A Tea Masters blog reader asks me what should he do with his new Yixing teapot. Most of the tea websites will give you more or less this kind of advice:
Seasoning a new Yixing teapot
1- Scrub the inside of the teapot with a sponge or a material that is not too abrasive
2- Rinse the teapot with clear water, fill it and then let it sit with the water inside overnight
3- Place the teapot in a big pot and cover it with water. Put the pot on the fire and once the water is boiling place the teapot inside and boil it for 30 minutes
4- After boiling the teapot in water, use it to brew some tea and pour it off in the pot. Fill the rest of the pot with water so that there is enough to submerge the teapot in it. Place the pot on the fire and put the teapot in it once it is boiling. Let the teapot sit for 3 minutes in the tea
5- Rinse the teapot with clear water
I heard about such techniques in the past, even before meeting tea master Teaparker. One day, after sharing some of my knowledge about wine tasting with him and other tea fans, he gave me a new Yixing teapot! (Thanks again, master.) But how should I prepare it before I can drink from it? Tea master Chih Jung Sien told us to forget the complicated techniques.
To clean the teapot, he recommends to pour hot water in the pot, pour it out and smell the teapot. You'll notice the typical earthy smell of a new teapot. Then pour cold water in and out the teapot. Repeat these three steps, hot water, smell and cold water several times until the earthy smell of the teapot is sufficiently reduced for your taste. Usually, two or four times are enough. A little warning: don't use boiling water the very first time. The teapot may be used to being cold for a long time and may not stand the sudden heat (especially true for antiques). If you want to be on the safe side, you may want to through away the first brew of the tea you'll do inside.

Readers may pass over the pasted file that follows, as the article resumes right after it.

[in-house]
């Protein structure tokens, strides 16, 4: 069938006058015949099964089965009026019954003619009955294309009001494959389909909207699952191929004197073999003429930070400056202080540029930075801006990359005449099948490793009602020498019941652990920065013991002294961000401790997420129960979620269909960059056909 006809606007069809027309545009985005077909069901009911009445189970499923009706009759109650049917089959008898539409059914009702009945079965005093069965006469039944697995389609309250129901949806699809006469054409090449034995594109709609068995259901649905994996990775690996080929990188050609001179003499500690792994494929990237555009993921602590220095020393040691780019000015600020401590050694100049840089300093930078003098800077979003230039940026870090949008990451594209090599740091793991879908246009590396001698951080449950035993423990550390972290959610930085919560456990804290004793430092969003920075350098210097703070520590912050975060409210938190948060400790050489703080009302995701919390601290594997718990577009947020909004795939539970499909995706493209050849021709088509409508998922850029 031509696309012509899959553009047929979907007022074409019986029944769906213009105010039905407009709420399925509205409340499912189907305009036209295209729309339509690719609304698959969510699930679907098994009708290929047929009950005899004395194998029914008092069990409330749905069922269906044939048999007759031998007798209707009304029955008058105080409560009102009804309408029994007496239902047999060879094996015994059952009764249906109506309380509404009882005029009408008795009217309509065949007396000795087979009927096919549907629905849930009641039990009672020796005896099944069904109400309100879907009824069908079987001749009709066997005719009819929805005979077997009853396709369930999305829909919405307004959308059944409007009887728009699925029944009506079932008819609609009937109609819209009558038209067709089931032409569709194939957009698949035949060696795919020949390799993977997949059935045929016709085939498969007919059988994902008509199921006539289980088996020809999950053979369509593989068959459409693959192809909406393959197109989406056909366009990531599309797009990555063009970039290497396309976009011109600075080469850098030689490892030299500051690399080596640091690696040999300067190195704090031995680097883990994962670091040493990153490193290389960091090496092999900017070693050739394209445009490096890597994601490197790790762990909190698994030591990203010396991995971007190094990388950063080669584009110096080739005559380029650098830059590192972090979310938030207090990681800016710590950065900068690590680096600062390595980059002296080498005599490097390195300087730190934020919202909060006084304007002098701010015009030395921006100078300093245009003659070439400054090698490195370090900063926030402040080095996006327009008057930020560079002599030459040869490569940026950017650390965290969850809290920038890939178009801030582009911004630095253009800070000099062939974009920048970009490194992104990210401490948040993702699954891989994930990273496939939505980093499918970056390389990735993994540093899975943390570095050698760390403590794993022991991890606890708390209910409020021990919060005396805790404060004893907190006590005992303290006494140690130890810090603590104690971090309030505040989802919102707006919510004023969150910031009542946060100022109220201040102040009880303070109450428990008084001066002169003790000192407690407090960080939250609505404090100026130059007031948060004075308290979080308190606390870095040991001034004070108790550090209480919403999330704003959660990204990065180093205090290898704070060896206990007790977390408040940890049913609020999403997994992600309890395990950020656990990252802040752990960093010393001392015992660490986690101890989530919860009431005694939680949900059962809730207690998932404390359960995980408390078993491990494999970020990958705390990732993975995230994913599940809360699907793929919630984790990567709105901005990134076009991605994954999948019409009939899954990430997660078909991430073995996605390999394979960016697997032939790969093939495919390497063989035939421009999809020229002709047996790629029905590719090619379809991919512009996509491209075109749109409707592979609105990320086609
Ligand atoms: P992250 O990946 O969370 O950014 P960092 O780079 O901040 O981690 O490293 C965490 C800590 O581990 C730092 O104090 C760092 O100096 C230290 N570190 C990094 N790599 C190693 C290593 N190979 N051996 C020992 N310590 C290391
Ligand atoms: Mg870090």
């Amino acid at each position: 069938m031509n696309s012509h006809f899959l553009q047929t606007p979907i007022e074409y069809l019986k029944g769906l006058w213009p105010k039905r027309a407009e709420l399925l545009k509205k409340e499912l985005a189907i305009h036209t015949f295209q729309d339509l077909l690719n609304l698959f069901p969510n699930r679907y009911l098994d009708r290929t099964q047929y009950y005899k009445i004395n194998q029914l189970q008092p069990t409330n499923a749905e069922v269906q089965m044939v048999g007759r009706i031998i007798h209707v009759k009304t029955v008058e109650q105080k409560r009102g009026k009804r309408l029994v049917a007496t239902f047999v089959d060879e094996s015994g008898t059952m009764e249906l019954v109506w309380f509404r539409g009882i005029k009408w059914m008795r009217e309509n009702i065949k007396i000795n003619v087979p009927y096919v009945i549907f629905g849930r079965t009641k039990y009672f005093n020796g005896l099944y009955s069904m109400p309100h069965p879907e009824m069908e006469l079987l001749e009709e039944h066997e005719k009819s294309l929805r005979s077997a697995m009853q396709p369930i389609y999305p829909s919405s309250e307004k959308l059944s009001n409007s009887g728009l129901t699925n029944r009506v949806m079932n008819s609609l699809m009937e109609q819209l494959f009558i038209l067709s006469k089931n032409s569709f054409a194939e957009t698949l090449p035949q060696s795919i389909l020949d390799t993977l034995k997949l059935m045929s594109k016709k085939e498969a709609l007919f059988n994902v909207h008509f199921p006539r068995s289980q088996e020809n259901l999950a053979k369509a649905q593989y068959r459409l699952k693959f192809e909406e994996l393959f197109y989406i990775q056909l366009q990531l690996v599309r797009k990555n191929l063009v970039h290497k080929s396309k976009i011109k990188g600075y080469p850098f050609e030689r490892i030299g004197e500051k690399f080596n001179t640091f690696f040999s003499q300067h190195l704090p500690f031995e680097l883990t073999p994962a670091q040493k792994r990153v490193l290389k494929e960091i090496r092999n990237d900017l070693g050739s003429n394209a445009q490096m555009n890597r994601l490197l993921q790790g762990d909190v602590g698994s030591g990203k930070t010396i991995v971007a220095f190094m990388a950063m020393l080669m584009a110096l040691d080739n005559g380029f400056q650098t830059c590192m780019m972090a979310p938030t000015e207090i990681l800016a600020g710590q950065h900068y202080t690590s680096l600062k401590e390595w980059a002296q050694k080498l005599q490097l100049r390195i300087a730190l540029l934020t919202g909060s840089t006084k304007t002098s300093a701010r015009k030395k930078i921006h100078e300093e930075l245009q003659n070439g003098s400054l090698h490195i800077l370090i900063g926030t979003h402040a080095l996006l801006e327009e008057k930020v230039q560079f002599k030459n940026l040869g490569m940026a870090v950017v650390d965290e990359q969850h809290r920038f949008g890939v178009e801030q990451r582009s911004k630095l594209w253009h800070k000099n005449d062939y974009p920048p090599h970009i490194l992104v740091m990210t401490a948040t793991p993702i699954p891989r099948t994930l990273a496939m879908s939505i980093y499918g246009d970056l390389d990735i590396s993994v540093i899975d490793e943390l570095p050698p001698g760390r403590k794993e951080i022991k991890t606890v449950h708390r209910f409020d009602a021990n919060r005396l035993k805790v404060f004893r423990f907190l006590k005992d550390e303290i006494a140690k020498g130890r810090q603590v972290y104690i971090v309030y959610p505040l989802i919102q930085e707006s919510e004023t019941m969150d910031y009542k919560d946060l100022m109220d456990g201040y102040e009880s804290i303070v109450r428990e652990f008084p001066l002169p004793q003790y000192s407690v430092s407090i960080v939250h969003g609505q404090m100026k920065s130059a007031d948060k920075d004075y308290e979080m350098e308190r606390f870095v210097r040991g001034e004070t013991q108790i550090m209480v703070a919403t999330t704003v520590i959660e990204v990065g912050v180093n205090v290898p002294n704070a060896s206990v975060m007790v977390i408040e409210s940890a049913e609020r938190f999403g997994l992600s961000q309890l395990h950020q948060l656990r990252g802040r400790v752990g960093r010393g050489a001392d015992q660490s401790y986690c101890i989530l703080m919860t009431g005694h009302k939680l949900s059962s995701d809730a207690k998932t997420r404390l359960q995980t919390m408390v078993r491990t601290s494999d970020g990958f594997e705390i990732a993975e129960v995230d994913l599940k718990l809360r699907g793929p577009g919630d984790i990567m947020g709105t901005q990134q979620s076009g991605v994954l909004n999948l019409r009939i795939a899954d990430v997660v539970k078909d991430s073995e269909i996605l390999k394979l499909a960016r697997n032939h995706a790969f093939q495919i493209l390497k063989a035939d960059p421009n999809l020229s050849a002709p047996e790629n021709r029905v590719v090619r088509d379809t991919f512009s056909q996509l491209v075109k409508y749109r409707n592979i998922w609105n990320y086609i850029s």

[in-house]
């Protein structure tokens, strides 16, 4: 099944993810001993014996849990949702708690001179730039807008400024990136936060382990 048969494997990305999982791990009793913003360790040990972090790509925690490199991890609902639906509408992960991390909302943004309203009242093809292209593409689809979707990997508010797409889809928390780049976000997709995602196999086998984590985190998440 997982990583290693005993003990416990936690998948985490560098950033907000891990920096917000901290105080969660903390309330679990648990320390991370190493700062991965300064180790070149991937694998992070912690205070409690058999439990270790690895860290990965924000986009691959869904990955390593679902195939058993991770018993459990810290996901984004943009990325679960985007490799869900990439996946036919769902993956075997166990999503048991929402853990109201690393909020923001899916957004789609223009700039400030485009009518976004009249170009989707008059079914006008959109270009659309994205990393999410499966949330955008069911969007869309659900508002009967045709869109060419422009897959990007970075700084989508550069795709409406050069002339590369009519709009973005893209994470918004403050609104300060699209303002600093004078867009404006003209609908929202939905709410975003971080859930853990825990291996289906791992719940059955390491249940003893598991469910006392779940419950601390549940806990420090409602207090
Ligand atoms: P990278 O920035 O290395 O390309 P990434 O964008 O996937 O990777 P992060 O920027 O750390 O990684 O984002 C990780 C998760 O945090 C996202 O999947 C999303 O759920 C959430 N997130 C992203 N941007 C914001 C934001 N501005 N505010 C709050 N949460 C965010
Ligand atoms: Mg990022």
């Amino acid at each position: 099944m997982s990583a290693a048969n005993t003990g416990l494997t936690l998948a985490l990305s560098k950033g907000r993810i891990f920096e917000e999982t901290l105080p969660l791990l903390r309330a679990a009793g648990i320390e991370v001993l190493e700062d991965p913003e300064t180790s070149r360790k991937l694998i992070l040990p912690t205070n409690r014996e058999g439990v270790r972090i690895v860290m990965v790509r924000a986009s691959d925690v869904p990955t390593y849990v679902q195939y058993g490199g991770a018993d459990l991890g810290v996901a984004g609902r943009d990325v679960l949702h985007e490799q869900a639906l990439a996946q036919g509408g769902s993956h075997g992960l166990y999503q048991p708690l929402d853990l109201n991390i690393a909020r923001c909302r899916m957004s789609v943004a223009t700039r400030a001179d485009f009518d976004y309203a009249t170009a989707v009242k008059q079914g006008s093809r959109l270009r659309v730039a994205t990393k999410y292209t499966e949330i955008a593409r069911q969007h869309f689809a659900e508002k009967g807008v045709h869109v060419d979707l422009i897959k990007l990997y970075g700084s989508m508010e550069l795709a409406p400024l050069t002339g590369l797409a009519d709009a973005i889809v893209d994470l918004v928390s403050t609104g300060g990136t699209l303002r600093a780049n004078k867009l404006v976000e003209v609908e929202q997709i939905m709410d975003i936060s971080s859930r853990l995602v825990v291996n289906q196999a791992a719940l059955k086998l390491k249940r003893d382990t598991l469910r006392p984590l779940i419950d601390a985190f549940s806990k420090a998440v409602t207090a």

Teamaster Teaparker does not recommend the other methods where you boil the teapot. He thinks this may clog the pores in the clay. But such pores are essential to the 'breathing' function of the teapot. Without the pores, you may just as well drink from a glazed gaiwan/gaibei.
My humble suggestion is that this reader first clean his teapot like Teaparker suggests and drink several times the same kind of tea with it. He should compare the taste with that of a gaibei. If he is not satisfied with the result, then he may 'season' it according to one of the techniques mentioned. Finally, he could taste the same tea again and tell us if the taste further improved, remained the same or even deteriorated.